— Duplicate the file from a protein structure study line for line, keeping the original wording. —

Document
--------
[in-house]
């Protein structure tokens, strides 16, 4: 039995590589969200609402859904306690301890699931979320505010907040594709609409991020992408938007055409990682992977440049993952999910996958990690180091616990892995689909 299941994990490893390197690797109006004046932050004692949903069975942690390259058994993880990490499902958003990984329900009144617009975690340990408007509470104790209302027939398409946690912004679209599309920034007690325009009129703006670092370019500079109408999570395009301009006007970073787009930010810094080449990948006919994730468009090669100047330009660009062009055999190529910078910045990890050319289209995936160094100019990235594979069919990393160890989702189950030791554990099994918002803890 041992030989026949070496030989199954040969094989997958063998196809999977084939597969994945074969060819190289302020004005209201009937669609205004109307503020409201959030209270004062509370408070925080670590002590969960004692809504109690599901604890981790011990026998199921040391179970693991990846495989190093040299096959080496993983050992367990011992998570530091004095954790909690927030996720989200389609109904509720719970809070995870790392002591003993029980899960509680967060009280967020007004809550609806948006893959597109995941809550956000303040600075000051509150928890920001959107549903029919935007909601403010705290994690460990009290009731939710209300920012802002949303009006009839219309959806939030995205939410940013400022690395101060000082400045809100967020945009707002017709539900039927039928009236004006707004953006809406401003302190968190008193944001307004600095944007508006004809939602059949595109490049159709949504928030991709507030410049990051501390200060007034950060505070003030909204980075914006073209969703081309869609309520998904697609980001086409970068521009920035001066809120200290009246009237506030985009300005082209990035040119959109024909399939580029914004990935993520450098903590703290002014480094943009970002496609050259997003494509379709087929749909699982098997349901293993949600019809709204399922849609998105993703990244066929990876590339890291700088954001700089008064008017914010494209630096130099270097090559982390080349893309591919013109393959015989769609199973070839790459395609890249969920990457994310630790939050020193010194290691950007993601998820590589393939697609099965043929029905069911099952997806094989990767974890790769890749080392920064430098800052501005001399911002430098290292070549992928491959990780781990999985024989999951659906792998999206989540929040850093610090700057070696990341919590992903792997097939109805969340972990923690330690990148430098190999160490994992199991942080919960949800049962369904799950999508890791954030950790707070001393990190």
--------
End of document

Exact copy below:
[in-house]
């Protein structure tokens, strides 16, 4: 039995590589969200609402859904306690301890699931979320505010907040594709609409991020992408938007055409990682992977440049993952999910996958990690180091616990892995689909 299941994990490893390197690797109006004046932050004692949903069975942690390259058994993880990490499902958003990984329900009144617009975690340990408007509470104790209302027939398409946690912004679209599309920034007690325009009129703006670092370019500079109408999570395009301009006007970073787009930010810094080449990948006919994730468009090669100047330009660009062009055999190529910078910045990890050319289209995936160094100019990235594979069919990393160890989702189950030791554990099994918002803890 041992030989026949070496030989199954040969094989997958063998196809999977084939597969994945074969060819190289302020004005209201009937669609205004109307503020409201959030209270004062509370408070925080670590002590969960004692809504109690599901604890981790011990026998199921040391179970693991990846495989190093040299096959080496993983050992367990011992998570530091004095954790909690927030996720989200389609109904509720719970809070995870790392002591003993029980899960509680967060009280967020007004809550609806948006893959597109995941809550956000303040600075000051509150928890920001959107549903029919935007909601403010705290994690460990009290009731939710209300920012802002949303009006009839219309959806939030995205939410940013400022690395101060000082400045809100967020945009707002017709539900039927039928009236004006707004953006809406401003302190968190008193944001307004600095944007508006004809939602059949595109490049159709949504928030991709507030410049990051501390200060007034950060505070003030909204980075914006073209969703081309869609309520998904697609980001086409970068521009920035001066809120200290009246009237506030985009300005082209990035040119959109024909399939580029914004990935993520450098903590703290002014480094943009970002496609050259997003494509379709087929749909699982098997349901293993949600019809709204399922849609998105993703990244066929990876590339890291700088954001700089008064008017914010494209630096130099270097090559982390080349893309591919013109393959015989769609199973070839790459395609890249969920990457994310630790939050020193010194290691950007993601998820590589393939697609099965043929029905069911099952997806094989990767974890790769890749080392920064430098800052501005001399911002430098290292070549992928491959990780781990999985024989999951659906792998999206989540929040850093610090700057070696990341919590992903792997097939109805969340972990923690330690990148430098190999160490994992199991942080919960949800049962369904799950999508890791954030950790707070001393990190």